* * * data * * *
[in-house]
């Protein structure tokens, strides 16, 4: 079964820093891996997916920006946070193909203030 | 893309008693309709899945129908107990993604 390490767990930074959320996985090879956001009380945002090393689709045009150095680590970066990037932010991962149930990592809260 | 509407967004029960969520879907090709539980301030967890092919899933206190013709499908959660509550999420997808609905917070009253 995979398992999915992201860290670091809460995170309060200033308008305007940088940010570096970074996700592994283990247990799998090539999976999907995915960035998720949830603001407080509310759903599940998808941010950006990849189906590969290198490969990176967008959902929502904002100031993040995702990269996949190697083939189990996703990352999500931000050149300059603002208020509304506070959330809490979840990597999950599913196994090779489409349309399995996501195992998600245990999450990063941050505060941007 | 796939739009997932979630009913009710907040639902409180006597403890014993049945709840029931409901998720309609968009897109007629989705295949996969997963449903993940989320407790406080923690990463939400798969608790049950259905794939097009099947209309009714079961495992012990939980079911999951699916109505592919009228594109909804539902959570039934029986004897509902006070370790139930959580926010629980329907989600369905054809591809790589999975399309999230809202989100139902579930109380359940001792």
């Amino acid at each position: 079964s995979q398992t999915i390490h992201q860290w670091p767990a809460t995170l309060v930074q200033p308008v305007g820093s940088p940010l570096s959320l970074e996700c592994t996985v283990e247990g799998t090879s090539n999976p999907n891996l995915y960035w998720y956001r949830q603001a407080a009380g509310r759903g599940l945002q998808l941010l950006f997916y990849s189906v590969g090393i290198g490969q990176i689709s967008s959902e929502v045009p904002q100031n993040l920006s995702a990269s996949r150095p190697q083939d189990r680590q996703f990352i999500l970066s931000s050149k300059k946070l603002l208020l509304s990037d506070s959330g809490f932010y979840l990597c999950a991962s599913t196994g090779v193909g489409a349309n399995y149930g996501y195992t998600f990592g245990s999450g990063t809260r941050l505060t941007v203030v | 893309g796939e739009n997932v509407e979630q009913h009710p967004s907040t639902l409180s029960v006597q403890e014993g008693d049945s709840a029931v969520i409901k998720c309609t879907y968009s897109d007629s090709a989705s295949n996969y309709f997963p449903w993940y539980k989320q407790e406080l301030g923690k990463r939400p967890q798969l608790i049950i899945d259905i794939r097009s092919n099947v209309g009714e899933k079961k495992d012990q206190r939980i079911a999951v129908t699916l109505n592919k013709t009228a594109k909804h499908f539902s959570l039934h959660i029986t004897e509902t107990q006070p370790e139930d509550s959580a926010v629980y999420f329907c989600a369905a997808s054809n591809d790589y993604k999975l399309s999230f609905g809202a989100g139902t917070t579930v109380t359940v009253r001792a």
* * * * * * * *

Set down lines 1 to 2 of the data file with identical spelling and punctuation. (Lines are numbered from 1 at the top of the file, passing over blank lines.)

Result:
[in-house]
């Protein structure tokens, strides 16, 4: 079964820093891996997916920006946070193909203030 | 893309008693309709899945129908107990993604 390490767990930074959320996985090879956001009380945002090393689709045009150095680590970066990037932010991962149930990592809260 | 509407967004029960969520879907090709539980301030967890092919899933206190013709499908959660509550999420997808609905917070009253 995979398992999915992201860290670091809460995170309060200033308008305007940088940010570096970074996700592994283990247990799998090539999976999907995915960035998720949830603001407080509310759903599940998808941010950006990849189906590969290198490969990176967008959902929502904002100031993040995702990269996949190697083939189990996703990352999500931000050149300059603002208020509304506070959330809490979840990597999950599913196994090779489409349309399995996501195992998600245990999450990063941050505060941007 | 796939739009997932979630009913009710907040639902409180006597403890014993049945709840029931409901998720309609968009897109007629989705295949996969997963449903993940989320407790406080923690990463939400798969608790049950259905794939097009099947209309009714079961495992012990939980079911999951699916109505592919009228594109909804539902959570039934029986004897509902006070370790139930959580926010629980329907989600369905054809591809790589999975399309999230809202989100139902579930109380359940001792």